I recently told my mom that I have spent my whole life trying not to be her and blaming her for all my shortcomings.
I wanted to stop playing the blame game because it was holding me back from crafting the life I wanted.
That was the last thing I ever wanted to say to my mom but the blame game has kept me in a loop.
I’ve been creating situations to hold me back from achieving my dreams so I could keep blaming my past (or my mom).
The more I blamed her for the choices she made in the past, the more I wanted to prove myself right and make her wrong, which impacted my behavior and my financial decisions.
How the blame game affects behavior
Blame is a refusal to take responsibility for your life by assigning responsibility to someone else.
You blame others to preserve your self-esteem and pride but as long as you keep blaming you'll remain stuck in the position you're in.
If we believe that the person or object could have prevented the event then we feel blame and decide on the appropriate action to take.
In 1999 Bradfield and Aquino surveyed 237 employees in a government agency in 6 states in the USA and found that when we feel blame we behave in one of 2 ways: we either take revenge on the person or object we blame or we forgive them.
How blame affects your financial behavior
1. Imposed financial dependency on those you blame
We use money as a tool to carry out vengeance and the easiest way to make people pay for their wrongs is to make them support you financially.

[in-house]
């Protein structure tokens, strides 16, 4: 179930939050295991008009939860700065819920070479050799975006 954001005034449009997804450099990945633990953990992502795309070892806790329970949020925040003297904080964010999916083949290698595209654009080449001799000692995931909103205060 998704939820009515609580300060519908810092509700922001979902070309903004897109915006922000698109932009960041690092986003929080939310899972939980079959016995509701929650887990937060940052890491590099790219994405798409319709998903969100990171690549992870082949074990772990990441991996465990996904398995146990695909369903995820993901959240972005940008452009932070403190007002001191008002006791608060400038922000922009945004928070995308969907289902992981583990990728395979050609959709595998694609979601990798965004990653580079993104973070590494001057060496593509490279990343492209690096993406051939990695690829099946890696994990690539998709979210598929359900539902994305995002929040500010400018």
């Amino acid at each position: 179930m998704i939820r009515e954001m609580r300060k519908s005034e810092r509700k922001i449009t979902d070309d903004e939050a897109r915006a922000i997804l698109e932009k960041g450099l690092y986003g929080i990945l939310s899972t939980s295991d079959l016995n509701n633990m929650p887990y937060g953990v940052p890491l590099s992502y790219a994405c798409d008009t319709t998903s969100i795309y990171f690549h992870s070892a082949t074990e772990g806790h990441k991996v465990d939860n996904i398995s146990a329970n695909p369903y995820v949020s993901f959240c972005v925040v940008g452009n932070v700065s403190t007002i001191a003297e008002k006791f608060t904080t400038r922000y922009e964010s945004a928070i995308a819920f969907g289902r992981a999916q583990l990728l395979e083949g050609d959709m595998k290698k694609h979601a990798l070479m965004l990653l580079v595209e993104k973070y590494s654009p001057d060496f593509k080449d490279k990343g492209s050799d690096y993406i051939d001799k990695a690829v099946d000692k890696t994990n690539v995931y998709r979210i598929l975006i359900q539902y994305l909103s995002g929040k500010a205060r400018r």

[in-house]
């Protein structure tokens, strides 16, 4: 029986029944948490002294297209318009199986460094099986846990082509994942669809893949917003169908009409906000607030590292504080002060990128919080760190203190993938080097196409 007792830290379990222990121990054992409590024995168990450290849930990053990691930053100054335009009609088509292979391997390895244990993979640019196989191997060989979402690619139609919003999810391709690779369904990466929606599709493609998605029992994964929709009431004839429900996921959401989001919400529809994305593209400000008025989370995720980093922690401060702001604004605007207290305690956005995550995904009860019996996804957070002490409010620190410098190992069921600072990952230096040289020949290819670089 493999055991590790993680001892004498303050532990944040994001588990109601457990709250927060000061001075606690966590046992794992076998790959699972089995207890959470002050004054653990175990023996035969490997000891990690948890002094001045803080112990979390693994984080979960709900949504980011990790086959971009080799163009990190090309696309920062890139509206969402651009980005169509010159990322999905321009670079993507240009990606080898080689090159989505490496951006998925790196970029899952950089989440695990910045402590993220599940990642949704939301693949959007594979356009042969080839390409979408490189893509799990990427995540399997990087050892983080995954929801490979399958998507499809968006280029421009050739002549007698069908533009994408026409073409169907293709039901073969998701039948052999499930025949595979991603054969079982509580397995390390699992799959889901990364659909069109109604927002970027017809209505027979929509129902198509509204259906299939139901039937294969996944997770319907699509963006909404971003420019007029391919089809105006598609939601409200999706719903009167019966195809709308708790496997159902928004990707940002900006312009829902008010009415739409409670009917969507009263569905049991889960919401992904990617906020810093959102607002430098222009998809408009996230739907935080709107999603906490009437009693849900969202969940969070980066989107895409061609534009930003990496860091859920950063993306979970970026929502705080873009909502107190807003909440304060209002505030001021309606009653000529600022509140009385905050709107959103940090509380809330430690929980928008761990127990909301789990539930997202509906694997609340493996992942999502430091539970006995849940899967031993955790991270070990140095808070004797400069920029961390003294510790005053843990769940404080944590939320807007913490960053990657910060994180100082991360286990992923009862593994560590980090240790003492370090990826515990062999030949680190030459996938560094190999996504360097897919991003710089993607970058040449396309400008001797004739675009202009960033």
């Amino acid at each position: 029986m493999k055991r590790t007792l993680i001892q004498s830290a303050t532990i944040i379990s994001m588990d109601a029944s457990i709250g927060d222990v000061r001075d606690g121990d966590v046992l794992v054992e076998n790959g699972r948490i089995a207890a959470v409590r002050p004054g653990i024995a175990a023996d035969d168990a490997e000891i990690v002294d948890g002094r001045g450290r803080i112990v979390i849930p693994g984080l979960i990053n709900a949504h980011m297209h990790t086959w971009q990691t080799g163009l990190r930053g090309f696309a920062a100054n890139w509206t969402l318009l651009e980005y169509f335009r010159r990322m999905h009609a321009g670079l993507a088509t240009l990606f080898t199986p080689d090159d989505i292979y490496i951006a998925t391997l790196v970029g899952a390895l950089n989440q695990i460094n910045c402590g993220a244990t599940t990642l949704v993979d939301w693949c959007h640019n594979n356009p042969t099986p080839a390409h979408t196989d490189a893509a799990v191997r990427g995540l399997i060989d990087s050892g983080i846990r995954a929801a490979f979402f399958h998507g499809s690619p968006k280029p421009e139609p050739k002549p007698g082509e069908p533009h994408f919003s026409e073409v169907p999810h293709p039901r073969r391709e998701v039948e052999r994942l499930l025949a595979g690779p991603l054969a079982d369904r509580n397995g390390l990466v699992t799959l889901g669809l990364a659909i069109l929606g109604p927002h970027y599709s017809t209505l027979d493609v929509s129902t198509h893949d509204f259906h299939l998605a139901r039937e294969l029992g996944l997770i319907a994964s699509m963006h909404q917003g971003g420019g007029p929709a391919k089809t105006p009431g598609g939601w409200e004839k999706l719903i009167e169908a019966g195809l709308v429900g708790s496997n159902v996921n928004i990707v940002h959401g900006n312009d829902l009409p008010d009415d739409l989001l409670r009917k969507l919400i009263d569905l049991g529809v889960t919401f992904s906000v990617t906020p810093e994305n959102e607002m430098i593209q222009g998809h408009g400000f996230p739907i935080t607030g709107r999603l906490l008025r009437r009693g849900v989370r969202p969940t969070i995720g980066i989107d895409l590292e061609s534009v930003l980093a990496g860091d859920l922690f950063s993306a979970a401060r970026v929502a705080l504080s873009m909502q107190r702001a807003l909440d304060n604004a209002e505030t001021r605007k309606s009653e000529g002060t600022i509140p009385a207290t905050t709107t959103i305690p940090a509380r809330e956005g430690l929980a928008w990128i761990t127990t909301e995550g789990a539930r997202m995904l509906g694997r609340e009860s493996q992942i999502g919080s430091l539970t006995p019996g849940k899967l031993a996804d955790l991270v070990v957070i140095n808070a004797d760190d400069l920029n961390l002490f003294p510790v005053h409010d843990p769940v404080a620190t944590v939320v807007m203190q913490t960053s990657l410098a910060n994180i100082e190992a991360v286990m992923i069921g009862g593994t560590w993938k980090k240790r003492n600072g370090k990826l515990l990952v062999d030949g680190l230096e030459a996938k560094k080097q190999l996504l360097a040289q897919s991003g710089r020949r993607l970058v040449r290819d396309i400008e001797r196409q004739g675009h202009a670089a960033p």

This denies them their financial freedom and because you believe they “owe” you (whoever they are, be it the government or your parents) you feel vindicated. The flip side of this analysis is that you never get financial freedom
2. Increased debt and mismanaging money
The refusal to take responsibility for your finances leads to increased debt. At some point we all have to accept that we’re adults and we are all responsible for our finances.
3. Stealing money to correct “the wrong”
When you blame others for the situation that you’re in, you put them in the wrong and can justify even immoral behavior.
1. Become aware that you’re blaming others
The first step to letting go of blame is to become aware of it, especially when you’re dealing with your finances. Pay attention to blame-like thoughts: “it’s their fault”, “they did me wrong”, “they should have known better.”
2. Take back your power
Holding onto the way that others wronged you disempowers you because it keeps you in the past, and makes your past more important than your present.
Be brave and acknowledge that being a victim protects you because it allows you to play small, never get hurt and wins you sympathy from others.
Once you’ve acknowledged this, start acknowledging your pain and make the choice to release the past and forgive.
3. Learn how to forgive and choose to play big
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I would love to hear your thoughts about the impact of blame on your finances in the comment section below.